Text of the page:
To protect against this kind of attack, most popular web-based email, social networking, blogging, mapping, and video platforms offer secure connections, called HTTPS. You can check whether you have a secure connection to a webpage by looking for 'https://' (rather than just 'http://') at the beginning of your browser's address bar. Many web-based tools, however, do not use HTTPS to protect any information, other than your password, that you submit to or get from their websites. As a result, if someone monitors your connection for long enough, they will learn what you have stored on that site. Your best defence against this is to look for web-based tools that use HTTPS for all pages.
Similarly, you can complement a secure channel with an additional layer of protection – encryption. Encryption is a protocol by which the message will be scrambled and unreadable by anyone except the intended recipient. Protocols like PGP (Pretty Good Privacy) are now available as free and easy-to-install plugins for many major mail clients like Thunderbird and Outlook. This protocol uses a combination of advanced cryptographic systems to not only scramble your message but also authenticate your identity to the recipient.
3. Have a strong password
Most web-based resources depend on a single password to protect your account. If a malicious individual or organisation learns this password, it doesn't matter whether you trust the site administrators, or how carefully you have tested your privacy: you will immediately lose your confidentiality and anonymity. Use our password checker to test the strength of your password.
- A password should be difficult for a computer program to guess.
- Make it long & complex: The longer a password is, and the wider the range of characters it uses (upper & lower case, numbers, punctuation), the less likely it is that a computer program would be able to guess it in a reasonable amount of time. You should try to create passwords that include ten or more characters. Some people use passwords that contain more than one word, with or without spaces between them, which are often called passphrases.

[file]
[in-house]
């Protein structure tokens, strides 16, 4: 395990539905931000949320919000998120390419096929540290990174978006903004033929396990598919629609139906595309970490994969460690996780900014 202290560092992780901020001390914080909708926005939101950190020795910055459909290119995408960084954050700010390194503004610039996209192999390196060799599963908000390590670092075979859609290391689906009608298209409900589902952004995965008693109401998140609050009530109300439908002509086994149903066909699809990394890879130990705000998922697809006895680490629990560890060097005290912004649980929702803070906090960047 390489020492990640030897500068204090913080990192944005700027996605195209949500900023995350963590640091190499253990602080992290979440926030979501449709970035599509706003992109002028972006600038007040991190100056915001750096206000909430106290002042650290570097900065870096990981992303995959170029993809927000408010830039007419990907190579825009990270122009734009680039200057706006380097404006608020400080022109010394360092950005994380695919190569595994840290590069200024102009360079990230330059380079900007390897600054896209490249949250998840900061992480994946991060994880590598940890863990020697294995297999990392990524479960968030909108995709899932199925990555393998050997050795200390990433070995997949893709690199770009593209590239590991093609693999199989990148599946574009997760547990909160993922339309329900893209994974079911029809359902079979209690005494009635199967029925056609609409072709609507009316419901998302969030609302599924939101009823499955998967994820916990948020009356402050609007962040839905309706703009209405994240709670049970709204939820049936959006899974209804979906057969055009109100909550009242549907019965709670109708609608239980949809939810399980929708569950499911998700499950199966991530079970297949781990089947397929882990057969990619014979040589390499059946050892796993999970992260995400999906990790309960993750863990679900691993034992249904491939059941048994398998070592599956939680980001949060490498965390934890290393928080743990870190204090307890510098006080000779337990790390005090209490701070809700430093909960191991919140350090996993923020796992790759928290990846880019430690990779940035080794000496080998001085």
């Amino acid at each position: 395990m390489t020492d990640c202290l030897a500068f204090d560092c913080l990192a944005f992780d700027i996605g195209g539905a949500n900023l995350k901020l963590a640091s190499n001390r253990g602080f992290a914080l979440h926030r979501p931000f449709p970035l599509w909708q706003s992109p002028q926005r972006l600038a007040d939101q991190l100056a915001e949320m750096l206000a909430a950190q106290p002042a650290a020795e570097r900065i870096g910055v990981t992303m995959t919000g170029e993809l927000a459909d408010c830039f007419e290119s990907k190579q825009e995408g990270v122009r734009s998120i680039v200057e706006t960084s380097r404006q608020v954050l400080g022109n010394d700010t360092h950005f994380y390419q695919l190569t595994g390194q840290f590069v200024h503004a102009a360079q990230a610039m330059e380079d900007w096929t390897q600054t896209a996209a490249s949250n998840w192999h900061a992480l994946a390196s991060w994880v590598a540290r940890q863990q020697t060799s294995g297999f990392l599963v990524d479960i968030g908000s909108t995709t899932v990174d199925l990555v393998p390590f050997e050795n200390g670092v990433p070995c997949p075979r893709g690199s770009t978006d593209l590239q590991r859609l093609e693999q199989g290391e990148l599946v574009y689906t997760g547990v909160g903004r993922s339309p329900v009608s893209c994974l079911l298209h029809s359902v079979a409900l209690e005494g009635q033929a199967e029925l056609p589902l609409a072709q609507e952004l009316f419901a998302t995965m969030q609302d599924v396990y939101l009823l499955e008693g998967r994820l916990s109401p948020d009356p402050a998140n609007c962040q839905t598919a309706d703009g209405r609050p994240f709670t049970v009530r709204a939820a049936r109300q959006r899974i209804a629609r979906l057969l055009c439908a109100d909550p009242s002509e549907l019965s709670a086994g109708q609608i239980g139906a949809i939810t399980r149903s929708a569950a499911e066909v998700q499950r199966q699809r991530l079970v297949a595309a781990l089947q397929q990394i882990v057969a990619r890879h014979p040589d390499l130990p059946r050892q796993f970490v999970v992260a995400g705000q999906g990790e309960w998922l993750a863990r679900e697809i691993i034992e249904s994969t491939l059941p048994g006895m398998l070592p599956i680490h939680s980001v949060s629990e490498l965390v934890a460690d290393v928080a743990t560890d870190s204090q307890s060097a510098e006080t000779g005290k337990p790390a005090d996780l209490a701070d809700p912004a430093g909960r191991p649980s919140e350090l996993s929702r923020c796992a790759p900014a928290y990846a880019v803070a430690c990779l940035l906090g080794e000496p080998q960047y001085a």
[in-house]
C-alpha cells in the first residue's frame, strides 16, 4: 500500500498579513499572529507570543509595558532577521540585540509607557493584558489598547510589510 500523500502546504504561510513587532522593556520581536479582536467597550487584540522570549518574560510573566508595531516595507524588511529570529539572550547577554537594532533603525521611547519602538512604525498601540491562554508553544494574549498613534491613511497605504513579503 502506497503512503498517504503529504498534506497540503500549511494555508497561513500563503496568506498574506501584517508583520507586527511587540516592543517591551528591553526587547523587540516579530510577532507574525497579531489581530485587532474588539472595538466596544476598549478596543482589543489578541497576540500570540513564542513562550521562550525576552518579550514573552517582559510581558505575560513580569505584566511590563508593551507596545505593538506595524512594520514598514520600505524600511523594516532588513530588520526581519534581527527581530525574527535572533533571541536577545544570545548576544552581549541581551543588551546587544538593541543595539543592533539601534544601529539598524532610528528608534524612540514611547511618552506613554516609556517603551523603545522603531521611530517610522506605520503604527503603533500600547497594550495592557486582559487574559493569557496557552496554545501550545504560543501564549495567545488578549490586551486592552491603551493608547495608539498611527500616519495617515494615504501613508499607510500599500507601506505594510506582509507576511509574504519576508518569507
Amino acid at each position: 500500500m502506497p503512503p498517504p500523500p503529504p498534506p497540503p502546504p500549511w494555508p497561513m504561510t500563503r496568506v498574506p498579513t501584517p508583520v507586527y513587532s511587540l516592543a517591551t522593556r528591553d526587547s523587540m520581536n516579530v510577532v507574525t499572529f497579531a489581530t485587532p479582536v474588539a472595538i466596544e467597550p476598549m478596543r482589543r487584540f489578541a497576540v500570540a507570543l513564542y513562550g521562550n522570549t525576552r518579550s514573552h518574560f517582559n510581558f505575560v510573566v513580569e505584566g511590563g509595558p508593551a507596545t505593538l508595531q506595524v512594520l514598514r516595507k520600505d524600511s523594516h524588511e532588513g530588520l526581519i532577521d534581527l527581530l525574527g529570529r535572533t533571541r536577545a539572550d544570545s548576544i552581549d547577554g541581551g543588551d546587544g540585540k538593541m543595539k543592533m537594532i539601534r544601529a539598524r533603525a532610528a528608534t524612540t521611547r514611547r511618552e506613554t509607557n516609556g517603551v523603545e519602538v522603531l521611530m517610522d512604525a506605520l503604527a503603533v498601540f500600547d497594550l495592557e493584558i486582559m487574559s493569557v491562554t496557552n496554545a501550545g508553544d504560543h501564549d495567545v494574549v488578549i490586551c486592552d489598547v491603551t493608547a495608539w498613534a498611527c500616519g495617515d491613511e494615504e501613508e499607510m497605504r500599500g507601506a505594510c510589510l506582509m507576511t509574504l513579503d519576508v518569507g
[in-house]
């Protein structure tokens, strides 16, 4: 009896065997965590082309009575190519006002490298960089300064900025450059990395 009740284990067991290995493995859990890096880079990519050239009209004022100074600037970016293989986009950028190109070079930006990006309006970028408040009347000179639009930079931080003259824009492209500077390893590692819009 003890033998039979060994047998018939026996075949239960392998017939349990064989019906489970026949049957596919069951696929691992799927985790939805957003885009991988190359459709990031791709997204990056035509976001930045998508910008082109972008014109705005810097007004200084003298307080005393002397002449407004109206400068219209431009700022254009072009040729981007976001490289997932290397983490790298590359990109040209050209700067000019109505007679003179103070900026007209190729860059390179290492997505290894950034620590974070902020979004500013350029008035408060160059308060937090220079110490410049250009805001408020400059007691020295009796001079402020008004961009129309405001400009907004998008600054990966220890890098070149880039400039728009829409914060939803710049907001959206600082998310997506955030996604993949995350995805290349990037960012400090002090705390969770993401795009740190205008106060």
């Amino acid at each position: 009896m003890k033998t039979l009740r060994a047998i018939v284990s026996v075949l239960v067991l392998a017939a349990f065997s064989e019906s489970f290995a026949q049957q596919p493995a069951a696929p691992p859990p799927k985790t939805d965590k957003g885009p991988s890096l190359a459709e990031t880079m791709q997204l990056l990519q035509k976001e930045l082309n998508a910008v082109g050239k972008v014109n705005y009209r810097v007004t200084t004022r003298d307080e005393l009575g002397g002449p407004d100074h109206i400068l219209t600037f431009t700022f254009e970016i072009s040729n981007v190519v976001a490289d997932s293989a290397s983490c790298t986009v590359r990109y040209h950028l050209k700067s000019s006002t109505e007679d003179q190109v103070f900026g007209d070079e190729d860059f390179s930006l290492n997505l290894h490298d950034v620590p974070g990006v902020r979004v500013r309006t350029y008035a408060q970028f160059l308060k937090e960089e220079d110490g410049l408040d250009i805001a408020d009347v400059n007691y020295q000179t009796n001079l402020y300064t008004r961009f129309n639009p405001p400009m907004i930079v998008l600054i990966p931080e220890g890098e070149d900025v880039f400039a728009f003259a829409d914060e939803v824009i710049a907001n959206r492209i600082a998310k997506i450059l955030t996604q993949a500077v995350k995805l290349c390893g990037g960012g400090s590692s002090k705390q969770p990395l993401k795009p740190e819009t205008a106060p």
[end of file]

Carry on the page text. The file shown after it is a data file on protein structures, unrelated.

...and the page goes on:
- A password should be difficult for others to figure out.
- Make it practical: If you have to write your password down because you can't remember it, you may end up facing a whole new category of threats that could leave you vulnerable to anybody with a clear view of your desk or temporary access to your home, your wallet, or even the trash bin outside your office. Check the Remembering secure passwords of security-in-a-box or consider section using a secure password database such as KeePass. Do not share your password with anyone.
- Don't make it personal: Your password should not be related to you personally. Don't choose a word or phrase based on information such as your name, social security number, telephone number, child's name, pet's name, birth date, or anything else that a person could learn by doing a little research about you.
- A password should be chosen so as to minimise damage if someone does learn it.
- Make it unique: Avoid using the same password for more than one account. Otherwise, anyone who learns that password will gain access to even more of your sensitive information.
- Keep it fresh: Change your password on a regular basis, preferably at least once every three months.
4. Keep regular backups.
Each new method of storing or transferring digital information tends to introduce several new ways in which the information in question can be lost, taken or destroyed. Years of work can disappear in an instant as a result of theft, momentary carelessness, the confiscation of computer hardware, or simply because digital storage technology is inherently fragile. There is a common saying among computer support professionals: "it's not a question of if you will lose your data; it's a question of when." So, when this happens to you, it is extremely important that you already have an up-to-date backup and a well-tested means of restoring it.